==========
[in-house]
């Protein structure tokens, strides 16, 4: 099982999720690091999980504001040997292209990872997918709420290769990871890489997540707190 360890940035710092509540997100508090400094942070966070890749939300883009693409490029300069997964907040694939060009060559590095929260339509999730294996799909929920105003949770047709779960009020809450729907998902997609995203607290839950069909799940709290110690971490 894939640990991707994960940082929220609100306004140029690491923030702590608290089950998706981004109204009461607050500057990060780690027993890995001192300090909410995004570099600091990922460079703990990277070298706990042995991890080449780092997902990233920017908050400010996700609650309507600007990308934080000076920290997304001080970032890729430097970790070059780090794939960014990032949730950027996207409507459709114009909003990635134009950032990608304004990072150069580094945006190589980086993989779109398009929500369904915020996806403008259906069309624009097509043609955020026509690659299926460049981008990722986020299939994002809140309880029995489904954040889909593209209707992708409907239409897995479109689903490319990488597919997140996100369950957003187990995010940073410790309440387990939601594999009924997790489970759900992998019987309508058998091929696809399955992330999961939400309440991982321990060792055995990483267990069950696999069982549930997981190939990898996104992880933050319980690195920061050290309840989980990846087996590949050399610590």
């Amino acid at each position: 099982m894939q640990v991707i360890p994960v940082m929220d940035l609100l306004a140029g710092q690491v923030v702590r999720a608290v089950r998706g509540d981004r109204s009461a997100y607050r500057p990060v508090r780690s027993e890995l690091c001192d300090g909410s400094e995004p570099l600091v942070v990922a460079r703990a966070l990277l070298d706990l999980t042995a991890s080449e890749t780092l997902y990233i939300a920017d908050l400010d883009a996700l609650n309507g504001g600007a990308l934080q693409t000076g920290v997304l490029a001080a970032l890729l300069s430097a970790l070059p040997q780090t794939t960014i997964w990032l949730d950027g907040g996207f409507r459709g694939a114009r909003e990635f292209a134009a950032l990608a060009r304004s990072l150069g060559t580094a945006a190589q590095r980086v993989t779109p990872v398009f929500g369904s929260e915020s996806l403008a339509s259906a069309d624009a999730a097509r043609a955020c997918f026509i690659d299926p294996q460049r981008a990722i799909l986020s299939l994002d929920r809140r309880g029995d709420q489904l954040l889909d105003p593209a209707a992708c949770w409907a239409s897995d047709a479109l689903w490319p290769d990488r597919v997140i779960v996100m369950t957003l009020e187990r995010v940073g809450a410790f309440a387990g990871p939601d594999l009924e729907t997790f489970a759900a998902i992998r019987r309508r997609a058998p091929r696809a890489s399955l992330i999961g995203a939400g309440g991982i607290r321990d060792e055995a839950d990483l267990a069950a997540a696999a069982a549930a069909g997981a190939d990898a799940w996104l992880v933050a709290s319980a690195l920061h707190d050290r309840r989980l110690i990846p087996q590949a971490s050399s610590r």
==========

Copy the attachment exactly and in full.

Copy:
[in-house]
């Protein structure tokens, strides 16, 4: 099982999720690091999980504001040997292209990872997918709420290769990871890489997540707190 360890940035710092509540997100508090400094942070966070890749939300883009693409490029300069997964907040694939060009060559590095929260339509999730294996799909929920105003949770047709779960009020809450729907998902997609995203607290839950069909799940709290110690971490 894939640990991707994960940082929220609100306004140029690491923030702590608290089950998706981004109204009461607050500057990060780690027993890995001192300090909410995004570099600091990922460079703990990277070298706990042995991890080449780092997902990233920017908050400010996700609650309507600007990308934080000076920290997304001080970032890729430097970790070059780090794939960014990032949730950027996207409507459709114009909003990635134009950032990608304004990072150069580094945006190589980086993989779109398009929500369904915020996806403008259906069309624009097509043609955020026509690659299926460049981008990722986020299939994002809140309880029995489904954040889909593209209707992708409907239409897995479109689903490319990488597919997140996100369950957003187990995010940073410790309440387990939601594999009924997790489970759900992998019987309508058998091929696809399955992330999961939400309440991982321990060792055995990483267990069950696999069982549930997981190939990898996104992880933050319980690195920061050290309840989980990846087996590949050399610590």
């Amino acid at each position: 099982m894939q640990v991707i360890p994960v940082m929220d940035l609100l306004a140029g710092q690491v923030v702590r999720a608290v089950r998706g509540d981004r109204s009461a997100y607050r500057p990060v508090r780690s027993e890995l690091c001192d300090g909410s400094e995004p570099l600091v942070v990922a460079r703990a966070l990277l070298d706990l999980t042995a991890s080449e890749t780092l997902y990233i939300a920017d908050l400010d883009a996700l609650n309507g504001g600007a990308l934080q693409t000076g920290v997304l490029a001080a970032l890729l300069s430097a970790l070059p040997q780090t794939t960014i997964w990032l949730d950027g907040g996207f409507r459709g694939a114009r909003e990635f292209a134009a950032l990608a060009r304004s990072l150069g060559t580094a945006a190589q590095r980086v993989t779109p990872v398009f929500g369904s929260e915020s996806l403008a339509s259906a069309d624009a999730a097509r043609a955020c997918f026509i690659d299926p294996q460049r981008a990722i799909l986020s299939l994002d929920r809140r309880g029995d709420q489904l954040l889909d105003p593209a209707a992708c949770w409907a239409s897995d047709a479109l689903w490319p290769d990488r597919v997140i779960v996100m369950t957003l009020e187990r995010v940073g809450a410790f309440a387990g990871p939601d594999l009924e729907t997790f489970a759900a998902i992998r019987r309508r997609a058998p091929r696809a890489s399955l992330i999961g995203a939400g309440g991982i607290r321990d060792e055995a839950d990483l267990a069950a997540a696999a069982a549930a069909g997981a190939d990898a799940w996104l992880v933050a709290s319980a690195l920061h707190d050290r309840r989980l110690i990846p087996q590949a971490s050399s610590r």